Dozier Signs on the Dotted Line
The Nationals also announced that the deal includes $2 million deferred without interest until Jan. 15, 2020.
Dozier, who was a free-agent, spent time with the Minnesota Twins and Los Angeles Dodgers last season hitting for .215, with 21 home runs and 72 RBIs. That was a down year compared to his production over the last several seasons, going all the way back to his rookie season in 2012. The veteran infielder can also play shortstop.
To answer this story’s question, this move points at the Nationals attempting to bridge a gap between their need for an everyday second baseman and the expected emergence of Carter Kieboom – MLB No. 37 and Washington No. 2 prospect – as the Nationals’ long-term solution at second base.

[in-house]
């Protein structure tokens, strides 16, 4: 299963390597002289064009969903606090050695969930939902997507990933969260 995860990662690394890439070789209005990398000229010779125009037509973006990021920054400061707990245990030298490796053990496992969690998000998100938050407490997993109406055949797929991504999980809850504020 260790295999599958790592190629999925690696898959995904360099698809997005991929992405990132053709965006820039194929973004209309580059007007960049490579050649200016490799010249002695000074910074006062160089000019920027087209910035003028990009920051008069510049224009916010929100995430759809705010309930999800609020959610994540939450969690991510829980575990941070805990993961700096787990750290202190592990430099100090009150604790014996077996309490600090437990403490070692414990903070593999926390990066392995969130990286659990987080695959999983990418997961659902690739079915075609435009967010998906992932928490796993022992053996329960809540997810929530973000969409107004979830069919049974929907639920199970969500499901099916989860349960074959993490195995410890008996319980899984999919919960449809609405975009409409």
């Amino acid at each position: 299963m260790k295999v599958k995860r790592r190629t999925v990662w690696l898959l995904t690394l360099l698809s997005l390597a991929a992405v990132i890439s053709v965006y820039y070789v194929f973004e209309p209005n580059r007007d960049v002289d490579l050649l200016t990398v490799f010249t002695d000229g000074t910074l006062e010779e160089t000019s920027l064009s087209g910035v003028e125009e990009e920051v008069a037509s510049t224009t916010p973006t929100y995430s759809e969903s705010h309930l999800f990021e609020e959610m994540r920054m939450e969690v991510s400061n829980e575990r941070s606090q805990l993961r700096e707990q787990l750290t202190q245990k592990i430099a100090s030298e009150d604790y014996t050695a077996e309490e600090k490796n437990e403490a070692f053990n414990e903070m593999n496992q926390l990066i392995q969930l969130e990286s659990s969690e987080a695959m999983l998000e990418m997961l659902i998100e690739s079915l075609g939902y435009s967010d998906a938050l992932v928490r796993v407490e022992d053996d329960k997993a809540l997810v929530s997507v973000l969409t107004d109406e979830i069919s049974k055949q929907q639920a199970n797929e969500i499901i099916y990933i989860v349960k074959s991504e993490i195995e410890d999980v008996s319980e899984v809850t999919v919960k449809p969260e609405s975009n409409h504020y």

And that move may very well pay off dividends for Washington.
If Dozier gives the Nationals half of the offensive production of his 2016 and 2017 seasons – an average of 38 home runs and 96 RBIs – he would be good for approximately 19 home runs and 48 RBIs. The fact that Dozier has never been a frequent injury liability gives the Nationals a sense of security that he could perhaps conjure some magic from the past and replicate his better days, or at least get close to it.
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